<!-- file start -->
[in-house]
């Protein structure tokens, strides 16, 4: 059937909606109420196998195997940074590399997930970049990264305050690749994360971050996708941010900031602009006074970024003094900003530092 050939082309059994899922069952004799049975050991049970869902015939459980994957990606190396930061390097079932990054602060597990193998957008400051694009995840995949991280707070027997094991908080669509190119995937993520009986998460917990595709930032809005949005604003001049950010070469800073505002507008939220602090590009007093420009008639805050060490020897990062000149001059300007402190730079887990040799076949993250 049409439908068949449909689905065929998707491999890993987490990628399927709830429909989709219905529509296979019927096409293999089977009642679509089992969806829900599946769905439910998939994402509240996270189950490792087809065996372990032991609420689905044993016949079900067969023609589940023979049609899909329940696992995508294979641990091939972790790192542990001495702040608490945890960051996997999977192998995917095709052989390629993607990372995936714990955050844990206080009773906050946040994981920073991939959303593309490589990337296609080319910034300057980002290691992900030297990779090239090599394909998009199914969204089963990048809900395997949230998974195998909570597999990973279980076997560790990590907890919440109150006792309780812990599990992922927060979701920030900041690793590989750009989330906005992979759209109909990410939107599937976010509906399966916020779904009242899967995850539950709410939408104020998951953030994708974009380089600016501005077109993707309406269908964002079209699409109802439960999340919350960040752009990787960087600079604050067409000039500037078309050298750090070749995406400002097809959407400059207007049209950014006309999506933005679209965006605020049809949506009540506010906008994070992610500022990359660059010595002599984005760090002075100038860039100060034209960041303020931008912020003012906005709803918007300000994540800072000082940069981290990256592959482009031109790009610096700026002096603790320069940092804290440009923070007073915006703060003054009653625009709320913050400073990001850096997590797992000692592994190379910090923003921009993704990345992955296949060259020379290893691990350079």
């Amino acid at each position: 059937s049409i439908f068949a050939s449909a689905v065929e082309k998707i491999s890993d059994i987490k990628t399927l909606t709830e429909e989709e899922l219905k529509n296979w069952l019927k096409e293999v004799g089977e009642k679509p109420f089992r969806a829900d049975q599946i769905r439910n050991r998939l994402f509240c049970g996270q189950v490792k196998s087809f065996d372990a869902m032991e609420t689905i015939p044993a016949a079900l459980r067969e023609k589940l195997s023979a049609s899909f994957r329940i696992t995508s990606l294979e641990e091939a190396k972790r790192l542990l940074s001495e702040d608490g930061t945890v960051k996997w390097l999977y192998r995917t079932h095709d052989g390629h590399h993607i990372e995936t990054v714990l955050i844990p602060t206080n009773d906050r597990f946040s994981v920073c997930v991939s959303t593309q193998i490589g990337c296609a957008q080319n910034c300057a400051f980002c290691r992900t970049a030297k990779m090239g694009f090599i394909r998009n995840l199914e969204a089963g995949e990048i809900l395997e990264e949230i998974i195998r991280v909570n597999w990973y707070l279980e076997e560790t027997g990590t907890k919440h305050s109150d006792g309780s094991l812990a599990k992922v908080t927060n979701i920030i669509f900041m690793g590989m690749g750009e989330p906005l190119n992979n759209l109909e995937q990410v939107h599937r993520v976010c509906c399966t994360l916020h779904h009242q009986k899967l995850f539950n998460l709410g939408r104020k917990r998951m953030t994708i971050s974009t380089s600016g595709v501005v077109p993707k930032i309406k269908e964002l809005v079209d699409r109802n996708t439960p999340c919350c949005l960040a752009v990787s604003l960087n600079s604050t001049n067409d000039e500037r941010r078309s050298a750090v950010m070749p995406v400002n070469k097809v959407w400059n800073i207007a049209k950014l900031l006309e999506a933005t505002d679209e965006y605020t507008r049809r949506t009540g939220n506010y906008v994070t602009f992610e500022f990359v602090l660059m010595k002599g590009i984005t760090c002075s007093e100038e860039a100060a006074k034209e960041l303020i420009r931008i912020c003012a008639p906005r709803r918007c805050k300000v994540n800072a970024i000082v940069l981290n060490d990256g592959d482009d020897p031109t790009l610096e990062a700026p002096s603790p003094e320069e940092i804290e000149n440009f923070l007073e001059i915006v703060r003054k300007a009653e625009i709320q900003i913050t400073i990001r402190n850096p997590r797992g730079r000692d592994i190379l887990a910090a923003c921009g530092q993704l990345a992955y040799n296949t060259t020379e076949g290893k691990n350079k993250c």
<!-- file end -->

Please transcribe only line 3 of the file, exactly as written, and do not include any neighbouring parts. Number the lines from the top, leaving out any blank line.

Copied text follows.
């Amino acid at each position: 059937s049409i439908f068949a050939s449909a689905v065929e082309k998707i491999s890993d059994i987490k990628t399927l909606t709830e429909e989709e899922l219905k529509n296979w069952l019927k096409e293999v004799g089977e009642k679509p109420f089992r969806a829900d049975q599946i769905r439910n050991r998939l994402f509240c049970g996270q189950v490792k196998s087809f065996d372990a869902m032991e609420t689905i015939p044993a016949a079900l459980r067969e023609k589940l195997s023979a049609s899909f994957r329940i696992t995508s990606l294979e641990e091939a190396k972790r790192l542990l940074s001495e702040d608490g930061t945890v960051k996997w390097l999977y192998r995917t079932h095709d052989g390629h590399h993607i990372e995936t990054v714990l955050i844990p602060t206080n009773d906050r597990f946040s994981v920073c997930v991939s959303t593309q193998i490589g990337c296609a957008q080319n910034c300057a400051f980002c290691r992900t970049a030297k990779m090239g694009f090599i394909r998009n995840l199914e969204a089963g995949e990048i809900l395997e990264e949230i998974i195998r991280v909570n597999w990973y707070l279980e076997e560790t027997g990590t907890k919440h305050s109150d006792g309780s094991l812990a599990k992922v908080t927060n979701i920030i669509f900041m690793g590989m690749g750009e989330p906005l190119n992979n759209l109909e995937q990410v939107h599937r993520v976010c509906c399966t994360l916020h779904h009242q009986k899967l995850f539950n998460l709410g939408r104020k917990r998951m953030t994708i971050s974009t380089s600016g595709v501005v077109p993707k930032i309406k269908e964002l809005v079209d699409r109802n996708t439960p999340c919350c949005l960040a752009v990787s604003l960087n600079s604050t001049n067409d000039e500037r941010r078309s050298a750090v950010m070749p995406v400002n070469k097809v959407w400059n800073i207007a049209k950014l900031l006309e999506a933005t505002d679209e965006y605020t507008r049809r949506t009540g939220n506010y906008v994070t602009f992610e500022f990359v602090l660059m010595k002599g590009i984005t760090c002075s007093e100038e860039a100060a006074k034209e960041l303020i420009r931008i912020c003012a008639p906005r709803r918007c805050k300000v994540n800072a970024i000082v940069l981290n060490d990256g592959d482009d020897p031109t790009l610096e990062a700026p002096s603790p003094e320069e940092i804290e000149n440009f923070l007073e001059i915006v703060r003054k300007a009653e625009i709320q900003i913050t400073i990001r402190n850096p997590r797992g730079r000692d592994i190379l887990a910090a923003c921009g530092q993704l990345a992955y040799n296949t060259t020379e076949g290893k691990n350079k993250c």